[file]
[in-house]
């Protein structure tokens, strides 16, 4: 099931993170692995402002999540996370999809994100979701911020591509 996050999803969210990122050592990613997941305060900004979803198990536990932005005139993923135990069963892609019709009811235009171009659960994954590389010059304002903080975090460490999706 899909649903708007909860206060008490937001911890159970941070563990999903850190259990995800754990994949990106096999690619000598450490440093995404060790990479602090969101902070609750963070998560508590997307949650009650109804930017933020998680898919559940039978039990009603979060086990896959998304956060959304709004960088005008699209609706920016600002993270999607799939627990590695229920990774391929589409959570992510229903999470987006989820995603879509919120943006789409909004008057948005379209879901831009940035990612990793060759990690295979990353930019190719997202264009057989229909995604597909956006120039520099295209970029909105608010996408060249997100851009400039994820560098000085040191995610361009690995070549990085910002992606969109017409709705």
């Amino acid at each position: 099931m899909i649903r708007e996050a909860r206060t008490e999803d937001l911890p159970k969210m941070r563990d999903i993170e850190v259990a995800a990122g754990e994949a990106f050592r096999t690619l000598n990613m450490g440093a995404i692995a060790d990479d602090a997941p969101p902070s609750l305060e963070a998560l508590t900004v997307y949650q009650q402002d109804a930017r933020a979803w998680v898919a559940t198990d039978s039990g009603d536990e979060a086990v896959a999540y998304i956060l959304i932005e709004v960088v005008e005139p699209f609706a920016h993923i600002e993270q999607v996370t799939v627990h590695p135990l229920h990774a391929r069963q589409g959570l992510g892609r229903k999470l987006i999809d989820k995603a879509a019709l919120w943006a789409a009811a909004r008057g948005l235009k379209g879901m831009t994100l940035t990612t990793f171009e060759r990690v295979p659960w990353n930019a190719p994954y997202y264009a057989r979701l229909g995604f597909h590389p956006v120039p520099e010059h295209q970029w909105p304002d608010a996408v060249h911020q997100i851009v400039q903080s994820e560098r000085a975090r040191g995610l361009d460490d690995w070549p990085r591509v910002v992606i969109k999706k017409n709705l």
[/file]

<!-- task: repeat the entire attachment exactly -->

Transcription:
[in-house]
């Protein structure tokens, strides 16, 4: 099931993170692995402002999540996370999809994100979701911020591509 996050999803969210990122050592990613997941305060900004979803198990536990932005005139993923135990069963892609019709009811235009171009659960994954590389010059304002903080975090460490999706 899909649903708007909860206060008490937001911890159970941070563990999903850190259990995800754990994949990106096999690619000598450490440093995404060790990479602090969101902070609750963070998560508590997307949650009650109804930017933020998680898919559940039978039990009603979060086990896959998304956060959304709004960088005008699209609706920016600002993270999607799939627990590695229920990774391929589409959570992510229903999470987006989820995603879509919120943006789409909004008057948005379209879901831009940035990612990793060759990690295979990353930019190719997202264009057989229909995604597909956006120039520099295209970029909105608010996408060249997100851009400039994820560098000085040191995610361009690995070549990085910002992606969109017409709705």
């Amino acid at each position: 099931m899909i649903r708007e996050a909860r206060t008490e999803d937001l911890p159970k969210m941070r563990d999903i993170e850190v259990a995800a990122g754990e994949a990106f050592r096999t690619l000598n990613m450490g440093a995404i692995a060790d990479d602090a997941p969101p902070s609750l305060e963070a998560l508590t900004v997307y949650q009650q402002d109804a930017r933020a979803w998680v898919a559940t198990d039978s039990g009603d536990e979060a086990v896959a999540y998304i956060l959304i932005e709004v960088v005008e005139p699209f609706a920016h993923i600002e993270q999607v996370t799939v627990h590695p135990l229920h990774a391929r069963q589409g959570l992510g892609r229903k999470l987006i999809d989820k995603a879509a019709l919120w943006a789409a009811a909004r008057g948005l235009k379209g879901m831009t994100l940035t990612t990793f171009e060759r990690v295979p659960w990353n930019a190719p994954y997202y264009a057989r979701l229909g995604f597909h590389p956006v120039p520099e010059h295209q970029w909105p304002d608010a996408v060249h911020q997100i851009v400039q903080s994820e560098r000085a975090r040191g995610l361009d460490d690995w070549p990085r591509v910002v992606i969109k999706k017409n709705l």